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Kenya trashes UK Mau Mau defence

NAIROBI, Kenya, April 2 – The government now says the move by the British Government to strike out a case filed by Kenya Human Rights Commission (KHRC) on behalf of Mau Mau Veterans on grounds of state succession is unacceptable as Kenya cannot inherit criminal acts committed by the British colonial regime.

Foreign Affairs Minister Moses Wetangula on Thursday said the government fully supported works by KHRC in favour of the independence fighters and that it would partner with the commission in presenting the case whose hearing is set for June.

He explained that the government had already initiated discussions with the British High Commissioner as well as the British Foreign Secretary in pursuit of the matter.

“The Attorney General will be in touch with the solicitors acting for the Mau Mau veterans and will soon identify a suitable Queen’s Counsel to assist in the matter in view of the importance and gravity of the case. I am very concerned by the British government’s attempt to pass on the responsibility to the government of Kenya,” he said.

Mr Wetangula also asked the British government to lessen the costs of mitigation by admitting liability to allow the case to move on to the next stage- of settling damages.

“It’s never too late. This is not the first case where the issue of compensation has come up; we had the Samburu one where British soldiers harmed people and raped our women. They were directed by the court to pay compensation; they did and the payments got to the rightful persons,” he said.  

Mr Wetangula also asked Kenyans to accord necessary support to the war veterans saying they had fought for the independence of the country. He explained that his ministry would prepare a Cabinet memorandum for the cabinet’s sub-committee on Defence and Foreign relations for appraisal.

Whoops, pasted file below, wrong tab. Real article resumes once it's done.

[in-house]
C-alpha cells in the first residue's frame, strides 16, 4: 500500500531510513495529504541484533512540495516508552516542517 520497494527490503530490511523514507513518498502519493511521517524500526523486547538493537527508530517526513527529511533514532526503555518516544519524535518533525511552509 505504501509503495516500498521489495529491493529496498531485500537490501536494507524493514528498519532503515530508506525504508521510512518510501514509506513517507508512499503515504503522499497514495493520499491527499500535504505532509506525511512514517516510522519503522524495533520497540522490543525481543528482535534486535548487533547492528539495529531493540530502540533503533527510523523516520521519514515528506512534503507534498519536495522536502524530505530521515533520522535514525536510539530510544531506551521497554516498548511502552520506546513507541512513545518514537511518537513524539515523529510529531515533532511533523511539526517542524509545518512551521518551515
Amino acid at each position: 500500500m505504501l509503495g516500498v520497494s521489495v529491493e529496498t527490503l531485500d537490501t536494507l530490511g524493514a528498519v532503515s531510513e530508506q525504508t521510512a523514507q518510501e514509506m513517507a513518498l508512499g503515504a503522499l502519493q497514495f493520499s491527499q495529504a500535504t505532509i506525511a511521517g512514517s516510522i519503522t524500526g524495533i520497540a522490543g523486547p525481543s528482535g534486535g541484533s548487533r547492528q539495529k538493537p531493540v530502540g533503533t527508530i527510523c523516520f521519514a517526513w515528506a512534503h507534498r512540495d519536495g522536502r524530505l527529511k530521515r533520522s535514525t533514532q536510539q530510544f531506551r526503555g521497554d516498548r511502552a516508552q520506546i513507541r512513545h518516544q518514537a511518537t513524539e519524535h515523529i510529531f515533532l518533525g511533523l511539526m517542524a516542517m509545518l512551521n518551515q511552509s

“This will also help defray some of the litigation costs. Equally we shall consider the possibility of helping the retention of senior Kenyan lawyers to join in the case. We remain committed to the position of recognising the costs borne by all freedom fighters for the cause of our independence,” he said.

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The government’s position was supported by a group of human rights organizations, politicians and international lawyers including Archbishop Desmond Tutu and Sir Nigel Rodley- British member of the United Nations Human Rights Committee.

They sent an open letter to the British government saying: “Britain’s insistence that international human rights standards be respected by governments around the world will sound increasingly hollow if the door is shut in the face of these known victims of British torture.”

Gitu wa Kahengeri spokesperson of the Mau Mau War Veterans Association expressed gratitude for the government’s support. He noted that it was only in the year 2003 when the government lifted the de facto segregation on the association and allowed it to seek redress from Britain.

“Despite the horrors that were committed against us by the British and despite our persistent desire to get justice for over 40 years, Mau Mau remained a banned organisation and we could not get justice. However we have made tremendous progress in pursuit of justice and we hope that we will get justice,” he said.

The Kenyan government was responding to the British Government’s application to expunge claims of Kenyan victims of British colonial torture. The argument by Britain is that the current Kenyan government as the successor of the British colonial regime is liable for the torture committed by the colonial government.

The claims are on behalf of men and women who represent thousands of Kenyans who were detained and tortured during Kenya’s Emergency during the pre-colonial period.

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